Young people must have successfully finished primary education.

Candidates as adults should be aged 17 or more and have a school level allowing access to the last year of lower secondary education.

Assessment of learning outcomes

The different functions of assessment are given in detail:

  • formative evaluation: helping the learner to become aware of their strengths and weaknesses while documenting their learning process;
  • certification of the learner's individual knowledge and competences at the end of a learning period;
  • serve as a basis for the learner's guidance.

With a view to these objectives, the quarterly school reports (bulletins trimestriels) are complemented by a report supplement (complément au bulletin).

The quarterly report includes for each taught subject the average (out of 60) of classwork notes and other tests or assignments. The supplement to the report gives information on the progress of the learner in the different areas of competence of the taught subjects, giving an unencrypted assessment. This assessment by skills area offers a differentiated and nuanced view of the learners' abilities.

At the end of each quarter (or semester), the parents (or the adult learner) receive a report (bulletin) detailing:

  • quarterly (or each semester) marks of the subjects taught;
  • the general quarterly (or each semester) mark;
  • remedial measures for unsatisfactory results.

The report at the end of the school year also includes further details:

  • each subject's annual mark;
  • the general annual mark;
  • promotion decision (positive or not) to the higher class (at the third year of the lower cycle of technical secondary education).
Diplomas/certificates provided

Not applicable

Examples of qualifications

Not applicable

Progression opportunities for learners after graduation

After successful completion of the lower cycle, learners can choose between technical secondary programmes and vocational programmes.

Destination of graduates

Information not available

Awards through validation of prior learning

No

General education subjects

Yes

Languages, humanities and social sciences, mathematics and natural sciences

Key competences

Mathematics, languages, digital competences

Application of learning outcomes approach

Yes

Teaching by competences is applied in the lower classes of technical secondary.

Competences refer to the ability of a learner to implement an organised set of knowledge, skills, and attitudes to provide an adequate response to a problem.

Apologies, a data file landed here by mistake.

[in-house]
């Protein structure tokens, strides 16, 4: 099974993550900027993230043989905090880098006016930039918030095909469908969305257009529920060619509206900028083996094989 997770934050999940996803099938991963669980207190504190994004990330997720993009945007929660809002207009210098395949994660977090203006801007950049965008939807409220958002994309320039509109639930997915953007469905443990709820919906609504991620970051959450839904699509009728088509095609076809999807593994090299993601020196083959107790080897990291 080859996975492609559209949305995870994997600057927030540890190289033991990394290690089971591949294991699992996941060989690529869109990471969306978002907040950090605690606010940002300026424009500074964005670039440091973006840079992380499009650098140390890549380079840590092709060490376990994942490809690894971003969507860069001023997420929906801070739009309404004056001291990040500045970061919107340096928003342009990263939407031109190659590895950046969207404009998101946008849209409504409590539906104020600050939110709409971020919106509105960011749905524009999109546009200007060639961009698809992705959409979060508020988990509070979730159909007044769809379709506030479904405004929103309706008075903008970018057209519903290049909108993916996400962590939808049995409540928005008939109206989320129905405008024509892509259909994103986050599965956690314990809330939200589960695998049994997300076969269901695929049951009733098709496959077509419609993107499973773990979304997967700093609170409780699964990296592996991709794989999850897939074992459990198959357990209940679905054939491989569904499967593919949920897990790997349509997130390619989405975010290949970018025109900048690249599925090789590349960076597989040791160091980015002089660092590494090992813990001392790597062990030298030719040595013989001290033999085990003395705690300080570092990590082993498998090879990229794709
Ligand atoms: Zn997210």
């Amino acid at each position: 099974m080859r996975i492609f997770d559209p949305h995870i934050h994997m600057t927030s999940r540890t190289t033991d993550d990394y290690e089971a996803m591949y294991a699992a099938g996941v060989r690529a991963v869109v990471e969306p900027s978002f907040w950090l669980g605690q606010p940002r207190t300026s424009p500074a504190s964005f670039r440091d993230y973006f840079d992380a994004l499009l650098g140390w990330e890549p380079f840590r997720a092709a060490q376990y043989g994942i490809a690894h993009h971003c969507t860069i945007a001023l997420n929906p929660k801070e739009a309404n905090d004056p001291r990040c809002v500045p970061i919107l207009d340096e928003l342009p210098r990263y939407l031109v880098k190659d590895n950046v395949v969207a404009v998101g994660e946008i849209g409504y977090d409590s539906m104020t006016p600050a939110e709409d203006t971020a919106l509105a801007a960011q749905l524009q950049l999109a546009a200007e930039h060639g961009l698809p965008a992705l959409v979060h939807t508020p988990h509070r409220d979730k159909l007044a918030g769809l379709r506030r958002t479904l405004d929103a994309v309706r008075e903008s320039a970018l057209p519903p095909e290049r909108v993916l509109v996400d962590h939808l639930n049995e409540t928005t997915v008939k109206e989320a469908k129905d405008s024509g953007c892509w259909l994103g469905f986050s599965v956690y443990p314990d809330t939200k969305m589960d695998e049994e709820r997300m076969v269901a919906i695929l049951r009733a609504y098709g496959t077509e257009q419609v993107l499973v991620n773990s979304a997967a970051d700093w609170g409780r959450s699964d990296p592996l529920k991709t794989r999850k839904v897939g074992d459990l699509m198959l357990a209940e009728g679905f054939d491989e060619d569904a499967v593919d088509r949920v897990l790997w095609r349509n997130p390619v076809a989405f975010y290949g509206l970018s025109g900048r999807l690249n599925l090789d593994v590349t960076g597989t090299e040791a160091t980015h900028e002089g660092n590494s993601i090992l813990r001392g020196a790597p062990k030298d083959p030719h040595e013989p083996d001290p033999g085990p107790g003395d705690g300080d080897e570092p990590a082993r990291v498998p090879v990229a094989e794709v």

Competences sets describe the knowledge and competences that learners must master in a sustainable way at the end of the last 2 years of lower cycle of technical secondary education.

For language and mathematics, these sets are divided into two levels: basic set and advanced set.

The set of competences differs from the teaching programme, which describes the contents treated in each domain (maths, French, history, etc.).

Share of learners in this programme type compared with the total number of VET learners

At the beginning of school year 2020/21, lower technical secondary education represented 44.1% ( 100 ) of total learners in technical education including VET (lower, medium and upper level) ( 101 ).

The total number of learners in lower technical secondary education has fallen slightly since 2011/12; at that time 13 206 were registered in lower technical secondary education at the beginning of the school year and 11 851 in 2020/21.

ECVET or other credits

Information not available

Learning forms (e.g. dual, part-time, distance)

Information not available

Main providers

Information not available

Share of work-based learning provided by schools and companies

Information not available

Work-based learning type (workshops at schools, in-company training / apprenticeships)

Information not available

Main target groups

Programmes are available for young people and also for adults. For the latter, only the last year is available.

Integration classes (classe d'insertion) of the lower cycle of technical secondary education have been created for learners who have a good academic record in their country of origin, but do not have a sufficient command of the languages used for tuition. Based on language skills gaps, learners receive intensive support in learning French or German.

Learners with immigration background and with special educational needs are also targeted. In this respect a mediator for school maintenance, inclusion and integration was set up mid-2018 ( 104 ).

Entry requirements for learners (qualification/education level, age)